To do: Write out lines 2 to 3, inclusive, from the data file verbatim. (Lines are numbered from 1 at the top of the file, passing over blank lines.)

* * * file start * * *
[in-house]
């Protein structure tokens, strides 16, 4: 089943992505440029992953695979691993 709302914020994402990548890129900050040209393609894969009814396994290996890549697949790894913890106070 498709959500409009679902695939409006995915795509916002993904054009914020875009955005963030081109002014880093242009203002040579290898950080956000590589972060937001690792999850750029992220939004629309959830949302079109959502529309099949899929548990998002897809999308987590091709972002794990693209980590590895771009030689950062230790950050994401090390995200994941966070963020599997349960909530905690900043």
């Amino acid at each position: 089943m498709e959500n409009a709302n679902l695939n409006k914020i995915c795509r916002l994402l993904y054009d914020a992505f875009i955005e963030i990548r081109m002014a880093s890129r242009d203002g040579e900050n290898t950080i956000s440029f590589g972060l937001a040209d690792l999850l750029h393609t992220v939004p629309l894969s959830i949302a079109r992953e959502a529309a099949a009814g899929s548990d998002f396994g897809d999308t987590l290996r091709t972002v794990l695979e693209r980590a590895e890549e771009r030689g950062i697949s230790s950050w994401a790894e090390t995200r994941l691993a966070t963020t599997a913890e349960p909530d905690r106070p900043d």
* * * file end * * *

């Protein structure tokens, strides 16, 4: 089943992505440029992953695979691993 709302914020994402990548890129900050040209393609894969009814396994290996890549697949790894913890106070 498709959500409009679902695939409006995915795509916002993904054009914020875009955005963030081109002014880093242009203002040579290898950080956000590589972060937001690792999850750029992220939004629309959830949302079109959502529309099949899929548990998002897809999308987590091709972002794990693209980590590895771009030689950062230790950050994401090390995200994941966070963020599997349960909530905690900043």
């Amino acid at each position: 089943m498709e959500n409009a709302n679902l695939n409006k914020i995915c795509r916002l994402l993904y054009d914020a992505f875009i955005e963030i990548r081109m002014a880093s890129r242009d203002g040579e900050n290898t950080i956000s440029f590589g972060l937001a040209d690792l999850l750029h393609t992220v939004p629309l894969s959830i949302a079109r992953e959502a529309a099949a009814g899929s548990d998002f396994g897809d999308t987590l290996r091709t972002v794990l695979e693209r980590a590895e890549e771009r030689g950062i697949s230790s950050w994401a790894e090390t995200r994941l691993a966070t963020t599997a913890e349960p909530d905690r106070p900043d």